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Skateboarders Rule Wakefield

When the Wakefield Skate Park opened Saturday, April 24, Robert Hill, 15, finally had a place to do his favorite skateboard trick, the "mute grab."

"You're in the air and grab your board," Hill said. "That's what I do at skate parks I can't do other places."

Hill had two fans from Lake Braddock Secondary School in tow. Sabrina Allsbury, 15, and Cassi Proctor, 14, came along for moral support.

"We're here to watch him fall on his face, laugh real loud," Cassi said.

Lots of skaters peered through the fence, waiting to try their favorite move at the park while local politicians had to go through the preliminaries, which included cutting a ribbon. Wakefield Park is in the Braddock District, and although Supervisor Sharon Bulova (D-Braddock) put in many hours making the park happen, she gave all the credit to Alex Bauer, who initiated the idea as a freshman at Lake Braddock years ago. Bauer had an idea for a skate park at a time when county officials were revising a plan for the park, so the skate park fit in the plans.

"He came and talked to us at the right time," Bulova said.

Bauer is now a mechanical engineering student at Virginia Commonwealth University, but he remembered his first experience in politics, which resulted in the skate park.

"It's weird to actually see your dream become a reality," Bauer said.

Nate Cherry, a student at Kent Gardens Elementary in McLean, received credit for some of the park design and its logo.

"I think the ramps are the most important," Nate said. "I just gave them my drawing."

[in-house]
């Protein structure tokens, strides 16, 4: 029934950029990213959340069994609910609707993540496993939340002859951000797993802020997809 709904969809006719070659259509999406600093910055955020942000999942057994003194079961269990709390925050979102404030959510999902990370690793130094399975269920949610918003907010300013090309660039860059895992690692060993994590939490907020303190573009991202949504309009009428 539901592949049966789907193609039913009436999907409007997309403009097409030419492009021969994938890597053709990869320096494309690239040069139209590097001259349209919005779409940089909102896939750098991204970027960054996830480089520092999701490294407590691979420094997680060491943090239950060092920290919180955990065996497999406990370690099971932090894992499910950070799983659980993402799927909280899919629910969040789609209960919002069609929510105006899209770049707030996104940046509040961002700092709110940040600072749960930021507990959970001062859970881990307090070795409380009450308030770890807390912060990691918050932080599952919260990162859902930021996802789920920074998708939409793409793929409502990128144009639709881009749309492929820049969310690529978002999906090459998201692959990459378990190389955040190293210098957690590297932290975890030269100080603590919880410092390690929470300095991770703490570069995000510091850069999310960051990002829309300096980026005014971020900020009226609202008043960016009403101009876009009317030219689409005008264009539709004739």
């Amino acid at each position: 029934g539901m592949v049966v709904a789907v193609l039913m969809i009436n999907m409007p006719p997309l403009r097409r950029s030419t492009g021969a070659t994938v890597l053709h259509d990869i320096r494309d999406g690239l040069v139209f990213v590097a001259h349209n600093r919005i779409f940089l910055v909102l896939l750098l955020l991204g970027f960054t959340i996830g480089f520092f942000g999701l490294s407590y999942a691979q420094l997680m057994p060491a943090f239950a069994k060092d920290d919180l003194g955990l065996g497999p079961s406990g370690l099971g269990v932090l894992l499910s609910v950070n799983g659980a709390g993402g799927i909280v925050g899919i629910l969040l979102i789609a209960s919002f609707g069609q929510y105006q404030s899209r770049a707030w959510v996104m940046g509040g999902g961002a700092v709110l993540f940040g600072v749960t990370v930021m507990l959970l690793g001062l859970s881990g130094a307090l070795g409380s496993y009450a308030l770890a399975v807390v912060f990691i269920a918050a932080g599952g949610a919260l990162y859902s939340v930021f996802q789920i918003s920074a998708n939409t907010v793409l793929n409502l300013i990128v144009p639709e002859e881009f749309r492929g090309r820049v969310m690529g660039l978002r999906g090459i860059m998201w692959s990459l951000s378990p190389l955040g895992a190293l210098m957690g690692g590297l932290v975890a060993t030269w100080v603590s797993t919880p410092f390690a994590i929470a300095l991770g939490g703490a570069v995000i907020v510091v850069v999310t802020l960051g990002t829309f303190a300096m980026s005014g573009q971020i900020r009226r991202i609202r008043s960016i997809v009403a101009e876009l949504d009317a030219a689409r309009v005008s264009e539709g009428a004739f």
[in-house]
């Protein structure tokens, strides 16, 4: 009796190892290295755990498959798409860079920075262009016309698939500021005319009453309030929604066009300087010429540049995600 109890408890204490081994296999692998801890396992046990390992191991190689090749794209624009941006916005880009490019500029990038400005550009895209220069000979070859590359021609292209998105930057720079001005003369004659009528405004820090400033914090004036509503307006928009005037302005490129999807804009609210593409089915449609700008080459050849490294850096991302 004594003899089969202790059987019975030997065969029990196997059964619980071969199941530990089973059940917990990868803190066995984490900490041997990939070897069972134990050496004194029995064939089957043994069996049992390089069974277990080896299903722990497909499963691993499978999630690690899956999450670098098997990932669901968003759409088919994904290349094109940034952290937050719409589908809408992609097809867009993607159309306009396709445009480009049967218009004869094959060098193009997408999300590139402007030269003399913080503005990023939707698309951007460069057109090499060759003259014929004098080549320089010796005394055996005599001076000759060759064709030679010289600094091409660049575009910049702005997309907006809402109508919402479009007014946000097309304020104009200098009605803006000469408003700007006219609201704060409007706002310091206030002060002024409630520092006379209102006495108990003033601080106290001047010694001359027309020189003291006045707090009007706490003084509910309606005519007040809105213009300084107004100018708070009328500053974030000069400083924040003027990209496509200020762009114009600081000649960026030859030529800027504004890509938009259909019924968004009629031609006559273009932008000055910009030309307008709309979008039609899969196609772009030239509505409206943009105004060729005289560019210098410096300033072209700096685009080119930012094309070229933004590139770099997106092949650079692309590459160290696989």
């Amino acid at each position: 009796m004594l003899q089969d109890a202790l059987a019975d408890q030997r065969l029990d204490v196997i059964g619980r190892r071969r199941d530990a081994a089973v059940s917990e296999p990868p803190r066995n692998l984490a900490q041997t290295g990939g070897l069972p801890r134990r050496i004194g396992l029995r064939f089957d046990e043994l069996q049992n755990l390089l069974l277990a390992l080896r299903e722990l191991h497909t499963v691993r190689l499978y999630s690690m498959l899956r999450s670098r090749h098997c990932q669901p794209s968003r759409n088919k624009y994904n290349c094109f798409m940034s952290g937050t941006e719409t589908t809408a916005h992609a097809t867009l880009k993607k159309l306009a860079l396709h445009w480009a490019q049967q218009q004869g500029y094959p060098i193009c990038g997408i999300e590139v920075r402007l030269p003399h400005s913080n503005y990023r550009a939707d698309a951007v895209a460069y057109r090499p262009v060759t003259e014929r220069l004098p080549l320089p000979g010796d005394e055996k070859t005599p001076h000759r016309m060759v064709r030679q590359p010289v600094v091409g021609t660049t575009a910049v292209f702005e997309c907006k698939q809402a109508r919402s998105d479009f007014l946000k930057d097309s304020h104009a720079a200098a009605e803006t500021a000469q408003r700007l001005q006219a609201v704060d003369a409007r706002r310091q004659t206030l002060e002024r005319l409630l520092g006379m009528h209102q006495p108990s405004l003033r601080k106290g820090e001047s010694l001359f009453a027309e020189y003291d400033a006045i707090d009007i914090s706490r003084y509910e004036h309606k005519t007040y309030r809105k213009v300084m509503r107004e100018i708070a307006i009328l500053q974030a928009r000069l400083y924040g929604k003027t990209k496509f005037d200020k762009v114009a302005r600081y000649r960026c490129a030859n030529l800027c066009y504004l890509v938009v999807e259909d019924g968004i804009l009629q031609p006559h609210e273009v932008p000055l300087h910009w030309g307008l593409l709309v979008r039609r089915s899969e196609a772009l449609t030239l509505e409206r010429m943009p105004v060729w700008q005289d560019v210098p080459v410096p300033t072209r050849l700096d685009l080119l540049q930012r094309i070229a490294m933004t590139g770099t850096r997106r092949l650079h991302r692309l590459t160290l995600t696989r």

Fairfax County Board of Supervisor chairman Gerry Connolly (D-At large) was also handing out credit.

"It's a great example of the fact that the government listens," Connolly said.

FILLED WITH RAMPS, rails, boxes and jumps, the 21,500-square-foot skating facility is located north of the Audrey Moore RECenter in Wakefield Park off Braddock Road. An 8-foot fence surrounds the asphalt facility, with a skate shop at one end where skaters pay admission and rent protective gear. The Park Authority included the skate park in a Master Plan in 2000. Funding for the project was approved in a 1998 park bond, and the price tag was in the $960,000 range, according to park information.

Skaters were admitted free on opening day but thereafter, admission is $7.50, with a $2 rental fee for each piece of safety gear. A complete set of gear — helmet, elbow pads and knee pads — rents for $5. The Fairfax County Park Authority is planning to build nine more neighborhood skate parks that will be smaller than the one at Wakefield, and one more regional skate park similar to the one at Wakefield. Ossian Hall Park, which is located inside the Beltway in Annandale, is one of the neighborhood park locations, but the others have not been determined, said Judy Pederson, a Park Authority spokesperson.

Most of the skaters on hand for opening day wore seasoned pads, some with battle scars from other grinds or ollies.

Casey Daunt, 11, of Fairfax flaunted his disapproval for "poseurs" with a message written on his helmet with a marker.

"A poseur is a guy who wants to skateboard but he can't," Casey said. "I've been to Van Dyke [a City of Fairfax skate park], but this one's three times the size, but it costs more." It does cost more because the skate park in the City of Fairfax is free.

Wakefield manager Dan Pittman does enforce the safety rules. Skate guards are on duty as well, similar to lifeguards at a pool.

"They've all been trained in first aid and CPR. We're going to be pretty flexible, but we're not going to let them do anything dangerous," Pittman said.